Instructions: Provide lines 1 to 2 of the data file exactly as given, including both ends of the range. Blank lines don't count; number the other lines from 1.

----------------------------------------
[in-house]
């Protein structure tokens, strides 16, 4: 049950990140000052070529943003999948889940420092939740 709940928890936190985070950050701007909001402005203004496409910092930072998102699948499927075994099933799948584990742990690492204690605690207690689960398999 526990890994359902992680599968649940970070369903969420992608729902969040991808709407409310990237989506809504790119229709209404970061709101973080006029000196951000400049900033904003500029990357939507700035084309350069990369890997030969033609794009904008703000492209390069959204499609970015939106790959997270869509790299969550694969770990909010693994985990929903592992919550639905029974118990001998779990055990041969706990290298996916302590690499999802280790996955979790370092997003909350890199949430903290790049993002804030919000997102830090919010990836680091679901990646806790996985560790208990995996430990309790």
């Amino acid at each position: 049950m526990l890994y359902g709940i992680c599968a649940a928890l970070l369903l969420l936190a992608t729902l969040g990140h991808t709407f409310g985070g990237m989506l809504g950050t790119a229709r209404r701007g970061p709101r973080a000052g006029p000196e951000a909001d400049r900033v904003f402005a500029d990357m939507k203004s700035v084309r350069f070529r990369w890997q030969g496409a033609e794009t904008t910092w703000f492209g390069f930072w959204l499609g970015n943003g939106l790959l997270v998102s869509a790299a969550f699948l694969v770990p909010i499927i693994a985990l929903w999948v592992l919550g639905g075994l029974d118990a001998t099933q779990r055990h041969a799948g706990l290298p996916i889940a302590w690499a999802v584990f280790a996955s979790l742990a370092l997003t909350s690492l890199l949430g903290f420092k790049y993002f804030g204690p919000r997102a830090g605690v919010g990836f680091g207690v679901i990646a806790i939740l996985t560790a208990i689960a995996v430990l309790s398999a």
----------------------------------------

[in-house]
């Protein structure tokens, strides 16, 4: 049950990140000052070529943003999948889940420092939740 709940928890936190985070950050701007909001402005203004496409910092930072998102699948499927075994099933799948584990742990690492204690605690207690689960398999 526990890994359902992680599968649940970070369903969420992608729902969040991808709407409310990237989506809504790119229709209404970061709101973080006029000196951000400049900033904003500029990357939507700035084309350069990369890997030969033609794009904008703000492209390069959204499609970015939106790959997270869509790299969550694969770990909010693994985990929903592992919550639905029974118990001998779990055990041969706990290298996916302590690499999802280790996955979790370092997003909350890199949430903290790049993002804030919000997102830090919010990836680091679901990646806790996985560790208990995996430990309790």